The swell built over the next few days, peaking at around double overhead. We scored some ridiculously looong waves - if you managed to get one that linked up all the way it'd be possible to ride a wave for over 90 seconds. I think the longest I managed was a bit over a minute. After a ride this long the lungs were burning and you'd have serious jelly legs going on.. but it was so good you just had to keep surfing even though you were broken. After a few days of clocking up big hours in the water I was wrecked and just wanted a day off. Didn't happen of course.

^Cheers for the pic Alison!

^One of many long walks back up the point

It wasn't all shits and giggles at Pavones.. one wave I'm going for the big closeout floater and the board flips out from under me in mid-air.. I cop a hit from my board square in the nuts and get smashed. When I pop up I see that one of the fins has ripped out.. My life flashes before my eyes - if my balls have hit that fin with enough force to rip it out then what the hell have I got left down there?! A quick pat down of my nether regions and to my huge relief everything is in place.. once the dull ache of the gonad trauma subsides I notice the small cut on my shin and realise that's what must've ripped the fin out! My board has a cracked rail too which I guess explains the hit to the balls haha!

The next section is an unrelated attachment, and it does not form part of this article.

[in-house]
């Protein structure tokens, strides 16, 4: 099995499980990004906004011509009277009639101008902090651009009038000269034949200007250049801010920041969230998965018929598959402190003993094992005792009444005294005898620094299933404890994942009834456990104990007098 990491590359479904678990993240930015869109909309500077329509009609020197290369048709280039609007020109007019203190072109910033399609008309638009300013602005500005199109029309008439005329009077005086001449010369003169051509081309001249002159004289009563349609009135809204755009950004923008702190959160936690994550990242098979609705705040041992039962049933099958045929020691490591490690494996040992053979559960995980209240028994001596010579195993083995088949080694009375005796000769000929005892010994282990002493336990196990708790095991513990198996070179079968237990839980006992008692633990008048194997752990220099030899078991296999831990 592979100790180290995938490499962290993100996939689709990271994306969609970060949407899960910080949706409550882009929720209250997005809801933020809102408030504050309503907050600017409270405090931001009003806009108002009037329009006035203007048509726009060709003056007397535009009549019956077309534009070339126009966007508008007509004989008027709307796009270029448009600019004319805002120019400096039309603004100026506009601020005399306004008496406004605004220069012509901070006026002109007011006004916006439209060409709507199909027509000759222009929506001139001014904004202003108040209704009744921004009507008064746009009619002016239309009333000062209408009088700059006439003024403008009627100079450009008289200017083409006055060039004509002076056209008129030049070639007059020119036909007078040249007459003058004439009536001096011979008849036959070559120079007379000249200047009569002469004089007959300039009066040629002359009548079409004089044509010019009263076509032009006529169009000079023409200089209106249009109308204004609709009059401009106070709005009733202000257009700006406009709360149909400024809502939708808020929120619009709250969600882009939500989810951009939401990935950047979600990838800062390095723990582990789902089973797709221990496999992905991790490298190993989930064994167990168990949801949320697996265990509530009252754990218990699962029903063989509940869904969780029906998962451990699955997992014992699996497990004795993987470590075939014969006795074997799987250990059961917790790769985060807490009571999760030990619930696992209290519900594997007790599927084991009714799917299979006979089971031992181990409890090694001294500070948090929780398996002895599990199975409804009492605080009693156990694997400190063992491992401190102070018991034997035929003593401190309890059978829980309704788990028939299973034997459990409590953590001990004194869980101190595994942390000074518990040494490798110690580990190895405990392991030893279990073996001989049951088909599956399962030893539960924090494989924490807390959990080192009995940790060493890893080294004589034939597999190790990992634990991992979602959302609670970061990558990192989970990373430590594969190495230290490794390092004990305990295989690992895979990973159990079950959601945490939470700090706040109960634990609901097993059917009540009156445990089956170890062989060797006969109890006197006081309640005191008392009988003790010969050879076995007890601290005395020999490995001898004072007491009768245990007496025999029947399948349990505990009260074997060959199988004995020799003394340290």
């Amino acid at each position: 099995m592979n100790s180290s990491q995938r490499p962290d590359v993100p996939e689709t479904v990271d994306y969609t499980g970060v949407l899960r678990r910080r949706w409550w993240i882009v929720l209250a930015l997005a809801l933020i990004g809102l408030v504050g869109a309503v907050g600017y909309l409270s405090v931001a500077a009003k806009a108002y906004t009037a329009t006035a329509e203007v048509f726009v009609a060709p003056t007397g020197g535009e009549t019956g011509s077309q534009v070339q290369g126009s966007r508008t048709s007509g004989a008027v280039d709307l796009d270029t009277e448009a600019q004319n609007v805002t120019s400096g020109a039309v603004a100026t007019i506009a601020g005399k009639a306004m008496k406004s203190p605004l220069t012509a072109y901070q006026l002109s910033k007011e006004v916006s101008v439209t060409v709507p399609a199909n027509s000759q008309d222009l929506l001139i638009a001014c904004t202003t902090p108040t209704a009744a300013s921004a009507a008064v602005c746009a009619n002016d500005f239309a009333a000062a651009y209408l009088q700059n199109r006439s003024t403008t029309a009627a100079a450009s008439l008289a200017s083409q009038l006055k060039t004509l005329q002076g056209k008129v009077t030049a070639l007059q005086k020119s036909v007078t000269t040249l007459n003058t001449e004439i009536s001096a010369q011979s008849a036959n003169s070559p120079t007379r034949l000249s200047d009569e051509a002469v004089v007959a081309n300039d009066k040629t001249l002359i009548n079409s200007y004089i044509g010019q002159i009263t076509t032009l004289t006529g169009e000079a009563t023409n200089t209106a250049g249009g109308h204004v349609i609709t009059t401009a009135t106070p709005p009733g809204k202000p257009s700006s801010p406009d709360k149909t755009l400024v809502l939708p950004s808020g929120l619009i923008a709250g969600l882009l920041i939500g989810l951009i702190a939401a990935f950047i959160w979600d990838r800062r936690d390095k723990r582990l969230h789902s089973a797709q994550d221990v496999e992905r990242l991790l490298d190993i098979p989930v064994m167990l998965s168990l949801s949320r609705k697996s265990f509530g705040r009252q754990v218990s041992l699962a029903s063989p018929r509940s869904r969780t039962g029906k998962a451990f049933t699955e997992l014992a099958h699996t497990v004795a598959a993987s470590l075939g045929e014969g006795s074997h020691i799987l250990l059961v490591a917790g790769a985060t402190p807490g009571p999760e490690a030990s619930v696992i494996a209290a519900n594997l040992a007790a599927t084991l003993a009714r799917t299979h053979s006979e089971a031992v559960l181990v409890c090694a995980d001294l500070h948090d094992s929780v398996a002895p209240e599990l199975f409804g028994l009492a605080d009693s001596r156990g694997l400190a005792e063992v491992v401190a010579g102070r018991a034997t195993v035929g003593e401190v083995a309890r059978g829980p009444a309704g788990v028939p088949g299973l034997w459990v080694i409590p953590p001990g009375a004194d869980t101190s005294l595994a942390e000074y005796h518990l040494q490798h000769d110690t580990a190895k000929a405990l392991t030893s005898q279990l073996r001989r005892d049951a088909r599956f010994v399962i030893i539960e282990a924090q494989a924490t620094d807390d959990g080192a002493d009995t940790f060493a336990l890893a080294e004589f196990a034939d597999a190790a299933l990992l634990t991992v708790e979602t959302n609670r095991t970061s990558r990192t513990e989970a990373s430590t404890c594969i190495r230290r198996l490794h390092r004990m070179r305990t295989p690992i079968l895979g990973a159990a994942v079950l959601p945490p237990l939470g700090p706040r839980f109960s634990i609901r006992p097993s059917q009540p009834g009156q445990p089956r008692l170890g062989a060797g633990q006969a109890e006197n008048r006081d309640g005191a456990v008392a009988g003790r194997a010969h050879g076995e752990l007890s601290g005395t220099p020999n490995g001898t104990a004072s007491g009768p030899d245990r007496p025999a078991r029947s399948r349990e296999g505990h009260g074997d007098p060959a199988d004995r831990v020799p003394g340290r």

The days became a blur at Pavones.. Typical scenario as follows: 
  • 0300hrs Wake up to rooster crowing outside window and swear this is the day he becomes burrito con pollo.
  • 0430hrs proper alarm goes off for the dawn patrol session
  • have a post-surf coffee and a feed of banana porridge for brekkie
  • break out into ridiculous coffee sweat
  • surf, banana smoothie, surf
  • drink a few Pilsen lagers and eat dinner while the evening rain/lightning show kicks in. 
  • lapse into deep satisfied sleep